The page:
You turn on your table and floor lamps on, close your curtains (using something like the Aqara Curtain Driver E1), grab a nice glass of wine from the kitchen and create an automation that you can either call manually using your smart speaker, press on your dashboard or that simply does it the moment your TV is turned on. Thats the power of scenes.

Scripts are simple, essentially a sequence of actions that you can trigger from a dashboard, by voice or an automation. It could be something like, Home Assistant has detected that your phone has entered a predefined area (i.e. within 1 mile from your house) so it waits 30 seconds, and then triggers your automated gates to open, preset the heating to 20c, and turn on the hallway lights.

Lastly Blueprints are essentially community built automations and scripts that you can import to HA that do common tasks. HA have an area called Blueprints Exchange and you will see all sorts of things from controlling appliances when you’ve got excess solar power, notifying you of a person on a camera to controlling media appliances. When you’re first starting out, this is a great place to help you out, and to give you ideas too!

Home Assistant Cloud

Back on the settings menu, you will also see an option for Home Assistant Cloud. This service is a paid for option, from Nabu Casa (who are the founders of Home Assistant) to allow you to remote connect to your Home Assistant when you’re away from home. Although this can be achieved in cheaper ways (a very popular method is using Cloudflare tunnels), doing so supports further development of HA going forward. Either way, it can all be configured within the Home Assistant Cloud option within settings.


Another rather handy section of the settings is Add-ons. These are essentially applications that can be ran within Hone Assistant. There is a store there, which allows you to just click and install. Really handy things here are apps such as file editor, Home Assistant Google Drive backup (for your configs), a Terminal & SSH app and very powerful apps such as Frigate (I’ll be making a post dedicated to this!)

Voice Assistants

This is where you can configure two of the big three voice assistants: Alexa and Google Assistant. It gives you the option to turn the feature on or off, whether to automatically expose those entities so you can command them using voice and if you prefer, perform routines or automations in those apps (not sure why you would though when you’ve got HA!). HA isn’t officially Apple Homekit certified, thats why you don’t find that here, however there is a simple integration caleld HomeKit bridge that allows you to expose HA either as an accessory (a single device) or in bridge mode which can expose more of your entities.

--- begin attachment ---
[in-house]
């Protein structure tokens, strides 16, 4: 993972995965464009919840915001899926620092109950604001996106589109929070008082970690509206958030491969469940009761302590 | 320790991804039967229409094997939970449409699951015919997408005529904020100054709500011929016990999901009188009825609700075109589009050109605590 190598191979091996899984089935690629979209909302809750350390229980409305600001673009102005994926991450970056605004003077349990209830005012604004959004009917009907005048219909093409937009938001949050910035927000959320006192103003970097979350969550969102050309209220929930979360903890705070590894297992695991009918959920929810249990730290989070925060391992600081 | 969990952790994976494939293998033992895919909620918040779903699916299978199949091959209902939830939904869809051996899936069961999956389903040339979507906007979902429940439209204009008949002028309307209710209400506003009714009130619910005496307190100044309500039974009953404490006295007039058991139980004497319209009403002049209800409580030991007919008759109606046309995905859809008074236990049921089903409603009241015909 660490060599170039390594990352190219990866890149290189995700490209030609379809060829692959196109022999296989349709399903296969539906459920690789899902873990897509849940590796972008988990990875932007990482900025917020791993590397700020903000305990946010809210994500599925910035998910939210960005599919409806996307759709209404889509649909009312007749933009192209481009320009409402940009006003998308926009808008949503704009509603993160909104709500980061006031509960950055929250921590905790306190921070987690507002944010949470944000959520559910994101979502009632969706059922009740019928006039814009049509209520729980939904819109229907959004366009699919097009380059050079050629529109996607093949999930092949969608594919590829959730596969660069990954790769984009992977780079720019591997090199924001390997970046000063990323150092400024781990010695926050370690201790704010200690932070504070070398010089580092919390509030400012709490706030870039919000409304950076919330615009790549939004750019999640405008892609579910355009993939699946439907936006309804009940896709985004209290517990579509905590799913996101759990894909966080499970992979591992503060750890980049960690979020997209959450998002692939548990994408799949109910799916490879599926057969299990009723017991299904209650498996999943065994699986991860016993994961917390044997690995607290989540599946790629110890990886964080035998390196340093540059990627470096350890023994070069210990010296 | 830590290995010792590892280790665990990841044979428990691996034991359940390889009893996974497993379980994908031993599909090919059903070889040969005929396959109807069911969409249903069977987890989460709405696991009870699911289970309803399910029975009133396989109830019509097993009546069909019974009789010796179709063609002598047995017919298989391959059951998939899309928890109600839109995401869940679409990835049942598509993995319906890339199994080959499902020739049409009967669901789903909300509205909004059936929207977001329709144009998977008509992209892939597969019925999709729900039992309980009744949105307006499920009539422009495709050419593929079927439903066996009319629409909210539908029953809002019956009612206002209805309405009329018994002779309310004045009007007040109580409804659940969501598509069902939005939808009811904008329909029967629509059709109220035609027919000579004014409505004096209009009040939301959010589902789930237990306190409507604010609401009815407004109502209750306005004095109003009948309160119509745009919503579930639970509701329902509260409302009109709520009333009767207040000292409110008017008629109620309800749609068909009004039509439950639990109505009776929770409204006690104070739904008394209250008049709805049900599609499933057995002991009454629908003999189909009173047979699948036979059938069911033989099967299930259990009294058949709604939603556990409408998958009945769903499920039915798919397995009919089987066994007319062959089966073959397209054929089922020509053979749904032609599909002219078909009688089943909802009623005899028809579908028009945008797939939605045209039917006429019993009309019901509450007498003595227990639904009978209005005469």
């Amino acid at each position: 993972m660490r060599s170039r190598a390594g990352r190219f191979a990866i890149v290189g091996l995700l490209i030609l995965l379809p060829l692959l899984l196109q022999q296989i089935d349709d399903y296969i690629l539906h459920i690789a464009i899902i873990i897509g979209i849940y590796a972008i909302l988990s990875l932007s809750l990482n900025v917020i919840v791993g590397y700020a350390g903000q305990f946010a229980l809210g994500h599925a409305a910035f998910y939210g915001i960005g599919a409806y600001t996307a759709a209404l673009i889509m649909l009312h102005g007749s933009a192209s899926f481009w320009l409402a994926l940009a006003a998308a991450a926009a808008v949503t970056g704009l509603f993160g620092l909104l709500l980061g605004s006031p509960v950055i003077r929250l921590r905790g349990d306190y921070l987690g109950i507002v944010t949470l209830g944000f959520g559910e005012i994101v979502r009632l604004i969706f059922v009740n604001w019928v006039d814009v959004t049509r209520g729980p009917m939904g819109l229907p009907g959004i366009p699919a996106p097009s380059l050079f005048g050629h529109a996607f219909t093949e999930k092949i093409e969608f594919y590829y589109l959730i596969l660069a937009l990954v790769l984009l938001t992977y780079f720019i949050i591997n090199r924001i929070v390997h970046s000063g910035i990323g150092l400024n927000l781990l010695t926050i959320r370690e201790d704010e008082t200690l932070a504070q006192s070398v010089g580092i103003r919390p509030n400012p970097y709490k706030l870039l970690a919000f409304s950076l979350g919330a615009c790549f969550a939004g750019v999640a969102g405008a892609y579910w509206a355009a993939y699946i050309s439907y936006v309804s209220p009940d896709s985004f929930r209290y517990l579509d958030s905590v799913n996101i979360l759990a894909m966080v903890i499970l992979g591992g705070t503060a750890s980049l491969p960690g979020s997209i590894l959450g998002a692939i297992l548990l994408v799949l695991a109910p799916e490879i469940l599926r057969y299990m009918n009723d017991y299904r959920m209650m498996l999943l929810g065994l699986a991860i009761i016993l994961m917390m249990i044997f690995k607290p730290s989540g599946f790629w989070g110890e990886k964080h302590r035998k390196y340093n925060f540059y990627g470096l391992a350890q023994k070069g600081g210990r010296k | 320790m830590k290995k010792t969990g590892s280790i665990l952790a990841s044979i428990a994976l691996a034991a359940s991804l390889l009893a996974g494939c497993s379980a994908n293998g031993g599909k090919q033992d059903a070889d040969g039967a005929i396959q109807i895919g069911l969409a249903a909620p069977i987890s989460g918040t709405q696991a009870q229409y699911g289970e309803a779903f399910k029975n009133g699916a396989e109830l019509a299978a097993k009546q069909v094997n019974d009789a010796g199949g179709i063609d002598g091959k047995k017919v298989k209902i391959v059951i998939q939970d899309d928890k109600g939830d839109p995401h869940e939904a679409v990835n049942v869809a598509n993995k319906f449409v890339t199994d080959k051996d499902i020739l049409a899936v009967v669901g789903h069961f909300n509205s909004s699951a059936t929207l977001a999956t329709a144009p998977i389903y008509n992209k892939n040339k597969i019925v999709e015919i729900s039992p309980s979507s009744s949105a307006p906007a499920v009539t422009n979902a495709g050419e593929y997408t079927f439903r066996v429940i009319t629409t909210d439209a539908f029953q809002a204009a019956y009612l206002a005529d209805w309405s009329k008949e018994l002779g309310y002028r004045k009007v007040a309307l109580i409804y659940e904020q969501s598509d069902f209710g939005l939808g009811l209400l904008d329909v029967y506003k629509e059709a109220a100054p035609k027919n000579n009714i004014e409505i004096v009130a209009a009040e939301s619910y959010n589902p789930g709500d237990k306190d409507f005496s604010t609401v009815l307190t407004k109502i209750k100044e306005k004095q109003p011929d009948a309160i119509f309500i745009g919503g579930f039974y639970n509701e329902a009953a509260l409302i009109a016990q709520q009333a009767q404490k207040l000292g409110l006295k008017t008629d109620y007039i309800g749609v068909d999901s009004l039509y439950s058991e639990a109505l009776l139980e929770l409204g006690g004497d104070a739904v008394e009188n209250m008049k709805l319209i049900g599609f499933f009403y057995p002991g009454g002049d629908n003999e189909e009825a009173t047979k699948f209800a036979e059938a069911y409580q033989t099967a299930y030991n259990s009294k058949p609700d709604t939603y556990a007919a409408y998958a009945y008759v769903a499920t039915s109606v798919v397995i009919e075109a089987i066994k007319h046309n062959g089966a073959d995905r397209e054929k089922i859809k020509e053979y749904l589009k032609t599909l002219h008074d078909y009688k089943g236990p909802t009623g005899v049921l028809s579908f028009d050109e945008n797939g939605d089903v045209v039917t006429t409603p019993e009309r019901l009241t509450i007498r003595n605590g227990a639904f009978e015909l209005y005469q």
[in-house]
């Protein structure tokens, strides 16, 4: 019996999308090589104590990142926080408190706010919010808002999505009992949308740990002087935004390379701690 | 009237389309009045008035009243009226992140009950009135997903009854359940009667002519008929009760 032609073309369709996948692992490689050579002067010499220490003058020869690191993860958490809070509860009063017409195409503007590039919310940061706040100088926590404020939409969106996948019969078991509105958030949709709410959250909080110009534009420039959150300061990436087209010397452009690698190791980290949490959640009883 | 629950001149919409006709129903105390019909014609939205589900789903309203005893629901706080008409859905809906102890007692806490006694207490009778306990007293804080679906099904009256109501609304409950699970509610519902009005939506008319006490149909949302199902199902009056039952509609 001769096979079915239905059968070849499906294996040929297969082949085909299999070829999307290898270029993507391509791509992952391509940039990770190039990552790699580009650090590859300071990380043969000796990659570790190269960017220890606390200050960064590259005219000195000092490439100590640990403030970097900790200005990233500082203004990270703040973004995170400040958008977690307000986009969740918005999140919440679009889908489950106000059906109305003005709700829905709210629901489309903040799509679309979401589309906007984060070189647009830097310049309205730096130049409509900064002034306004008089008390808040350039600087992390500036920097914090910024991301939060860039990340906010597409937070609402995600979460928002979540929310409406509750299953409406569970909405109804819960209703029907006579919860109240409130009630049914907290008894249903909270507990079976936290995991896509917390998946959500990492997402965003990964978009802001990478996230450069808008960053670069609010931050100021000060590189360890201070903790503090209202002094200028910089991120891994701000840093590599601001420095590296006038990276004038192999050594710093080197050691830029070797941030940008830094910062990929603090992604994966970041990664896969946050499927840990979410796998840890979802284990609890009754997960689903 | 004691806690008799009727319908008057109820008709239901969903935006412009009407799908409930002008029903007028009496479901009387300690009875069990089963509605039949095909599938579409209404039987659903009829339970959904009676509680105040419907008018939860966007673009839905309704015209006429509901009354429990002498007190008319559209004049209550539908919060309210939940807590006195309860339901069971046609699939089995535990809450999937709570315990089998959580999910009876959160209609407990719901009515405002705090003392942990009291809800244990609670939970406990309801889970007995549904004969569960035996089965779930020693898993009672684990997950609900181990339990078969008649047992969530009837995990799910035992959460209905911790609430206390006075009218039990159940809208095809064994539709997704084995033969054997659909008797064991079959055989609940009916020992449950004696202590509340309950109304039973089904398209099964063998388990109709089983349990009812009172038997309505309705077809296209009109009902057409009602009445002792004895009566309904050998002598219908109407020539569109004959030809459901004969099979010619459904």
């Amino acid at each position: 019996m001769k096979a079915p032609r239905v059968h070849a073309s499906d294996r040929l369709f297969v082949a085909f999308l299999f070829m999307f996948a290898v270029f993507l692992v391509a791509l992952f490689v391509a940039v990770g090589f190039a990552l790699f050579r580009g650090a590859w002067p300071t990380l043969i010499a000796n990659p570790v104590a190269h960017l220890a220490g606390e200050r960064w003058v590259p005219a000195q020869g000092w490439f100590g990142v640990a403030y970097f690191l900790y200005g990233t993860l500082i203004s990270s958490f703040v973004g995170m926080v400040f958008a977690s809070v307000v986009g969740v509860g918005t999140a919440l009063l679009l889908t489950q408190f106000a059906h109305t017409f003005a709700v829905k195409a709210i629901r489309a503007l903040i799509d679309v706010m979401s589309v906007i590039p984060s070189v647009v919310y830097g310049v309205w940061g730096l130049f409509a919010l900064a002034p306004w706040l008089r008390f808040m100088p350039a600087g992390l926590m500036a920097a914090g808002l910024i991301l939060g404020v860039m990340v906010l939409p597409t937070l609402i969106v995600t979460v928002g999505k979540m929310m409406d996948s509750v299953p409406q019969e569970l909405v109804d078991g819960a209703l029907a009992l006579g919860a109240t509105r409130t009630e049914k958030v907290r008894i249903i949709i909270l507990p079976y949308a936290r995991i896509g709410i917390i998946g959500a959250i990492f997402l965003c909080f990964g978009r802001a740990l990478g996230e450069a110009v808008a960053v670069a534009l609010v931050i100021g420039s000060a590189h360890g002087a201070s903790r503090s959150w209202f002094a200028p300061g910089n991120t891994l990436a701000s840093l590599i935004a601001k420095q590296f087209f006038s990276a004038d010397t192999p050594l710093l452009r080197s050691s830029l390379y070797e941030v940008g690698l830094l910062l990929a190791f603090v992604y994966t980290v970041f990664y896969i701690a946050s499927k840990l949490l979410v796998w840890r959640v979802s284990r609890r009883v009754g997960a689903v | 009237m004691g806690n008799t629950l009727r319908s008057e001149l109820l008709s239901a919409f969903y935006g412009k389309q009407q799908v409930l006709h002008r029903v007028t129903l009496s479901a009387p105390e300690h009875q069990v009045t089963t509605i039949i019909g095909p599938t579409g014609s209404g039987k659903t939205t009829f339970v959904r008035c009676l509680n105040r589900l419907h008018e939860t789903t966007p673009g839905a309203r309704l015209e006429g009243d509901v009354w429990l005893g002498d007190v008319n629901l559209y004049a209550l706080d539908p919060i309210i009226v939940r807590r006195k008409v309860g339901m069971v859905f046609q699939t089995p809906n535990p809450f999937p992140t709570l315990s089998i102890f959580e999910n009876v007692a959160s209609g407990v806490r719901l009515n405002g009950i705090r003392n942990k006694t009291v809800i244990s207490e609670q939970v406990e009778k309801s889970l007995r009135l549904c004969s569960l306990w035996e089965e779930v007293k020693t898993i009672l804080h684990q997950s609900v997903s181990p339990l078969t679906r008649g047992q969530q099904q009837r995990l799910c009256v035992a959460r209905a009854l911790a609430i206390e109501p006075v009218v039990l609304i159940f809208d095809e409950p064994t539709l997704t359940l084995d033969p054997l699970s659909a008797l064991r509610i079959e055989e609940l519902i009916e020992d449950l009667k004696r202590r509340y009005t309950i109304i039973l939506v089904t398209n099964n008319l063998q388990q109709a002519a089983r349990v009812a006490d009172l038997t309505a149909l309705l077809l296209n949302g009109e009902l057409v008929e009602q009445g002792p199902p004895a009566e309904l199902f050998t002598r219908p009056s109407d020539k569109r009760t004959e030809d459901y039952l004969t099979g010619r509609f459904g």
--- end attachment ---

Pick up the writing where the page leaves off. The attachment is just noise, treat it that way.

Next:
The last section in Settings I’m going to cover in this blog is Dashboards. This is where you can get a bit creative. You can, and probably should create a dashboard (or more if you wish) that allows you to control and view status’ of your devices. This could be something that allows you to manually turn lights on or off, maybe a page to view your security cameras, or to see where your robot vacuum is up to in its nightly clean. These dashboards are responsive, in other words will work on phones, tablets or laptops/desktops. Here is a quick look at mine

Mine has multiple pages, covering security, a room-by-room management and also information on my solar generation/consumption, car charging amongst other things.

And a few further examples of some fantastic dashboards that others have made for use cases such as a wall-mounted control panel

Source: https://community.home-assistant.io/t/ha-fusion-a-modern-easy-to-use-and-performant-custom-home-assistant-dashboard/662071
Source: Reddit
Source: https://smarthomescene.com/blog/best-home-assistant-dashboard-themes-in-2023/

As you can see, it really is incredibly customisable and it all depends on how you’ll be using it. I know people who have wall-mounted tablets in their houses to control everything and wanted their dashboards to blend in with their decor and others who control their smartphone completely by voice – it all depends on what you prefer, and all this can be done by HA, for free…

The next blog will focus a little more on how I’ve configured my network for this mass influx of IoT devices and a deeper view into how Zigbee devices build their mesh (I am in IT after all!)